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Stable Value and Millennials

by John Barrasso

Let’s take a short quiz. Which group is more likely to consider a money market fund the best choice for their retirement nest egg?

A. Retirees or near retirees
B. Millionaires
C. Millennials
D. Managers of money market funds

If you answered C, congratulations. You’re either an astute contrarian, or someone who’s read some of the many surveys showing that millennials—often defined as those Americans born between 1980 and 2000—can see themselves as extraordinarily risk-averse investors. A 2014 Bankrate study found, for example, that 39% of millennials—the most of any age group—considered cash the preferred investment for money they wouldn’t need for at least 10 years.* Yet returns on cash often fall below the rate of inflation, making it, for most people, a poor choice for building the wealth one will need to retire successfully. Meanwhile, many millennials have not begun investing for retirement at all. In a 2016 survey of 2,000 adults, 57% of millennials reported they had not started saving for retirement.**

What do these statistics have to do with stable value? Potentially, quite a lot.

While it’s impossible to know exactly what’s driving millennials to shy away from investing for retirement, it’s easy to infer some reasons. Paying off student loans, saving for a house and taking on child-care expenses may soak up some of the money they might otherwise steer toward retirement saving. Meanwhile, in the relatively short time they’ve been old enough to work, millennials have been witness to a series of traumatic financial market upheavals, headlined by the dotcom bust of 2000 and the housing bust/credit crunch of 2008. In the latter crisis, many saw parents and other older family members suffer crushing losses in both the housing and financial markets—losses from which some have yet to recover.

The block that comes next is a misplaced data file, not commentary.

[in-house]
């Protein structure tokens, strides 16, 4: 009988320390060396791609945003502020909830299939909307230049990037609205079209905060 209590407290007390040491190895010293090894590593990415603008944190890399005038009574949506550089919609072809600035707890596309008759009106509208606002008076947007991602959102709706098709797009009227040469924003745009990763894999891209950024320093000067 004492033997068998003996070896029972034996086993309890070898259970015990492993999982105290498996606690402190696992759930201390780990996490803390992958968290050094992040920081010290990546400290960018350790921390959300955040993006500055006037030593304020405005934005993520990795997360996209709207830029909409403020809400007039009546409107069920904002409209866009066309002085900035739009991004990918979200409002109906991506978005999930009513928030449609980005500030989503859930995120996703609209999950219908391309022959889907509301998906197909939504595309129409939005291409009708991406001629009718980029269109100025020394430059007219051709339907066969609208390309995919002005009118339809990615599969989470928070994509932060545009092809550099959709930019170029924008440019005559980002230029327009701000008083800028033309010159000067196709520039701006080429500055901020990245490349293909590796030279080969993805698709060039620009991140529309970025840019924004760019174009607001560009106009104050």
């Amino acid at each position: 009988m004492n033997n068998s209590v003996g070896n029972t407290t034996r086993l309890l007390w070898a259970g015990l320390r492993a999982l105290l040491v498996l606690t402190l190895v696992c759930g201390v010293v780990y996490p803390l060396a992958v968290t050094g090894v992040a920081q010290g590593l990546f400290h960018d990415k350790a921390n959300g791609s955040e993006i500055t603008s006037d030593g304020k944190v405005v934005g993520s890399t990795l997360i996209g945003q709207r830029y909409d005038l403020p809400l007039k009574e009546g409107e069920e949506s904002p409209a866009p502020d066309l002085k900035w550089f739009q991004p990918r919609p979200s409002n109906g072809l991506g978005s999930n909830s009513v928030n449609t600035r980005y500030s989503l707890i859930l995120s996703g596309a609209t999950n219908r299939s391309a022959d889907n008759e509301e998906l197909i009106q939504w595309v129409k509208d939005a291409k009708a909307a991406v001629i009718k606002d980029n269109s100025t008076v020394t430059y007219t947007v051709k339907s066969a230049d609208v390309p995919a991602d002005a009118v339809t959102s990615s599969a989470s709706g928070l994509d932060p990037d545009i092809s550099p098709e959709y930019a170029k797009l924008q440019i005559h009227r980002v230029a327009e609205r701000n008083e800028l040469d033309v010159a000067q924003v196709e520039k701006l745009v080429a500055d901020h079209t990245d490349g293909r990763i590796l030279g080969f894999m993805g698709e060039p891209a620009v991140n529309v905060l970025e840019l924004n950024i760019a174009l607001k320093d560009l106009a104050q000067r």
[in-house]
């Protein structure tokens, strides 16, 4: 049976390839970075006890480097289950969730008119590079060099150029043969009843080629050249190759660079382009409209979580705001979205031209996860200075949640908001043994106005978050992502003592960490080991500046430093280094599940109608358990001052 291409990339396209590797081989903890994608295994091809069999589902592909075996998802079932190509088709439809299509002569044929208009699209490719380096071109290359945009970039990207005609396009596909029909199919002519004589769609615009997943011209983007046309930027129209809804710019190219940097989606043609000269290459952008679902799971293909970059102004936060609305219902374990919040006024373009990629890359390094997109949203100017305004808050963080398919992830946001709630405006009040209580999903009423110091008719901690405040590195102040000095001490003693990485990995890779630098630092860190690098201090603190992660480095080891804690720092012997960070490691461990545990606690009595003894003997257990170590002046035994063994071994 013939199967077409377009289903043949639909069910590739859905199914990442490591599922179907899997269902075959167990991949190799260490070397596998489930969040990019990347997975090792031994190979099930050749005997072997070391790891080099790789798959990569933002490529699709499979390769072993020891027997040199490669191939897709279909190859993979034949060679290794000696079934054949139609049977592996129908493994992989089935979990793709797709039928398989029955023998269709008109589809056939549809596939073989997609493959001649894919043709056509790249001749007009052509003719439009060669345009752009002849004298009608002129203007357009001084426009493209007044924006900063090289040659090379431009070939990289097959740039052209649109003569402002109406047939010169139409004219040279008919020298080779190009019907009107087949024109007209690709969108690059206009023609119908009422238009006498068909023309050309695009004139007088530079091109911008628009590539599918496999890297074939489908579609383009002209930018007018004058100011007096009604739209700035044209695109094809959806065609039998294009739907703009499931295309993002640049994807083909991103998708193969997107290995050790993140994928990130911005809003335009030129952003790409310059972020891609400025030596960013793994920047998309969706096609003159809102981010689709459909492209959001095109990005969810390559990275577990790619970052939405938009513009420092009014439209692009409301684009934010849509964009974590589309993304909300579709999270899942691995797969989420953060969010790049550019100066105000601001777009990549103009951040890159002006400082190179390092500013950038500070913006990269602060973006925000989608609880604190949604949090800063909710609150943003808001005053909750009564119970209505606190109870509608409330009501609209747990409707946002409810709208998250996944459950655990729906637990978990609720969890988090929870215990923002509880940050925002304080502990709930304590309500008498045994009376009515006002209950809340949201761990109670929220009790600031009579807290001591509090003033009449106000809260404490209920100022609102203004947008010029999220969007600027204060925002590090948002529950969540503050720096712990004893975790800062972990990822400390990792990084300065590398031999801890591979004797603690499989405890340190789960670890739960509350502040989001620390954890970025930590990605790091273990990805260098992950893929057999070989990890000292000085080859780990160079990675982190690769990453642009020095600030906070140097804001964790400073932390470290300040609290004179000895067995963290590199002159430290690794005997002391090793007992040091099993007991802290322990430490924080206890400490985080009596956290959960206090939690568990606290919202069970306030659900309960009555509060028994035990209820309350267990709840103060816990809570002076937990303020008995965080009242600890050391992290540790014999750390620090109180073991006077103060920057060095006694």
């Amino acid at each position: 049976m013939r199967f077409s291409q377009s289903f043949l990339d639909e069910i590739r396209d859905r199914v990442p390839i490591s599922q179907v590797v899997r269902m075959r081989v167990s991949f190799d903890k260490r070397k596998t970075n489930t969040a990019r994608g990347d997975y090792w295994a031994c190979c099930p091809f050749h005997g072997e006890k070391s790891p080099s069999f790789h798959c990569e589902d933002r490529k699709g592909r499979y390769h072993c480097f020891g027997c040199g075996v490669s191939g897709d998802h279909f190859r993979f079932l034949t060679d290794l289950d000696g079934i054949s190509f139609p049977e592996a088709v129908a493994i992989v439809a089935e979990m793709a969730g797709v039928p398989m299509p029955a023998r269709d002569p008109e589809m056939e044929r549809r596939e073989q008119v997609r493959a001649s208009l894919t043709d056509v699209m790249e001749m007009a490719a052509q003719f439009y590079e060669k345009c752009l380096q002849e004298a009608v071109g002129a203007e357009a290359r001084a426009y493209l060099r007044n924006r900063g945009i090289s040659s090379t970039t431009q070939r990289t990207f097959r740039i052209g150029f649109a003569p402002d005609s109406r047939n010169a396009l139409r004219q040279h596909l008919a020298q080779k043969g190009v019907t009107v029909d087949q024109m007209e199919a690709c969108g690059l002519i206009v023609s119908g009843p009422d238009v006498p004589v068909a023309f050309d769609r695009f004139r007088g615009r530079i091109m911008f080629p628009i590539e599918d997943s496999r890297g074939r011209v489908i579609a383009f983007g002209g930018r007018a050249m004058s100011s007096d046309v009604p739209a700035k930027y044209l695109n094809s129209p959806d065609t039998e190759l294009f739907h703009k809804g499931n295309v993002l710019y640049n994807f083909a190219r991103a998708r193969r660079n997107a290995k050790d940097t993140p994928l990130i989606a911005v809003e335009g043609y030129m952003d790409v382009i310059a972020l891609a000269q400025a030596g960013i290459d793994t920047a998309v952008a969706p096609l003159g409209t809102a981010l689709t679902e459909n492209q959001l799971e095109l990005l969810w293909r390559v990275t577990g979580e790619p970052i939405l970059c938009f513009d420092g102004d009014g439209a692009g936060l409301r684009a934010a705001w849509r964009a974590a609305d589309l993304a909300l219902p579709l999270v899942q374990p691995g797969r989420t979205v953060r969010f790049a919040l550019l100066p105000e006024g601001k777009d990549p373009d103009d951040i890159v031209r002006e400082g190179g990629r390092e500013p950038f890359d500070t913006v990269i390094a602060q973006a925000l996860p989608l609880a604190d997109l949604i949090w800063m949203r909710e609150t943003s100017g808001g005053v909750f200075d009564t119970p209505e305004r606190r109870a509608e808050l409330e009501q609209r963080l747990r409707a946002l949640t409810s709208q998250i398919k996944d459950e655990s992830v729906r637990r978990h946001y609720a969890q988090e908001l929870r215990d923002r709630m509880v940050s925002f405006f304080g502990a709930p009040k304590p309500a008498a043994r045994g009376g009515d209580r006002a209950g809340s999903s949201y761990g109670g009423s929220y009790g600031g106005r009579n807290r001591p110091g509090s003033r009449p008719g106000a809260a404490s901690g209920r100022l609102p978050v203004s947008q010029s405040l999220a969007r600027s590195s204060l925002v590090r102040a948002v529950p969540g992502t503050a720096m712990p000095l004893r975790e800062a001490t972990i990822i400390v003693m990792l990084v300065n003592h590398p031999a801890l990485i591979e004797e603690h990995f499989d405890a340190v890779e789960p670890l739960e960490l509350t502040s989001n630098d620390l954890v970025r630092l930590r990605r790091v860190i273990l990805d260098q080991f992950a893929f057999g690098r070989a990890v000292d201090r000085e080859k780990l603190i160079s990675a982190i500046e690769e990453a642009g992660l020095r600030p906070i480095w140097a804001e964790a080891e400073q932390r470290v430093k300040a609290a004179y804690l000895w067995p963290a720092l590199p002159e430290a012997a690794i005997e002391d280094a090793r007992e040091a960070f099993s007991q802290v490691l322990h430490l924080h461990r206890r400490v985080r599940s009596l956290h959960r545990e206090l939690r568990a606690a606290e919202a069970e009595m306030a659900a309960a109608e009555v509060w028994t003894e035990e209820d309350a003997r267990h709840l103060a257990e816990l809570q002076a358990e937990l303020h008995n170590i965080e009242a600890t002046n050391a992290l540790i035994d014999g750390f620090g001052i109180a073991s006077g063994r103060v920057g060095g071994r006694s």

If fear of market volatility is keeping millennials from investing, or investing in a manner appropriate for their age, access to stable value products might be enough to pull some of them off the sidelines. Returns on stable value funds historically have outpaced those available from money market funds, yet still have exhibited low volatility.

The challenge for the stable value industry—indeed, for the retirement industry as a whole—is twofold. The first is to educate millennials about the benefits of stable value products. The second is to make those products more widely available in defined contribution plans. Right now, only about half of those plans offer a stable value investment option, according to the Stable Value Investment Association.

It isn’t just millennials themselves who need to know more about stable value, though. The retirement industry, including stable value providers and retirement plan advisors, also must continue to educate plan sponsors about the unique benefits, such as capital preservation and steady return guarantees that stable value products offer.

Expanding stable value now is particularly timely given that new regulations for money market funds are taking effect this fall. These new rules will require, for the first time, that net asset values for institutional prime money market funds be allowed to float with their market value. The new regulations also will allow prime money market funds to impose redemption fees and gates to manage liquidity pressures. Absent a steady net asset value, and with the potential for redemption penalties, money market funds may look less attractive to cautious millennial investors than they have in the past.

The stable value story is a compelling one that resonates with plan sponsors who have embraced the product. As revealed in our recent Prudential Retirement® white paper, Expanding the Case for Stable Value, plan sponsors who have adopted stable value associate it with improved plan participation and participant deferral rates. Both can drive better participant outcomes. Millennials don’t deserve to miss out on that opportunity.

 

Millennials Banking On Cash Over Stocks For Retirement, IBT, October 2014 ↵
** Who Needs a Retirement Plan? Apparently Not Millennials, Money, May 2016↵

 

Click here to read the full article from Prudential.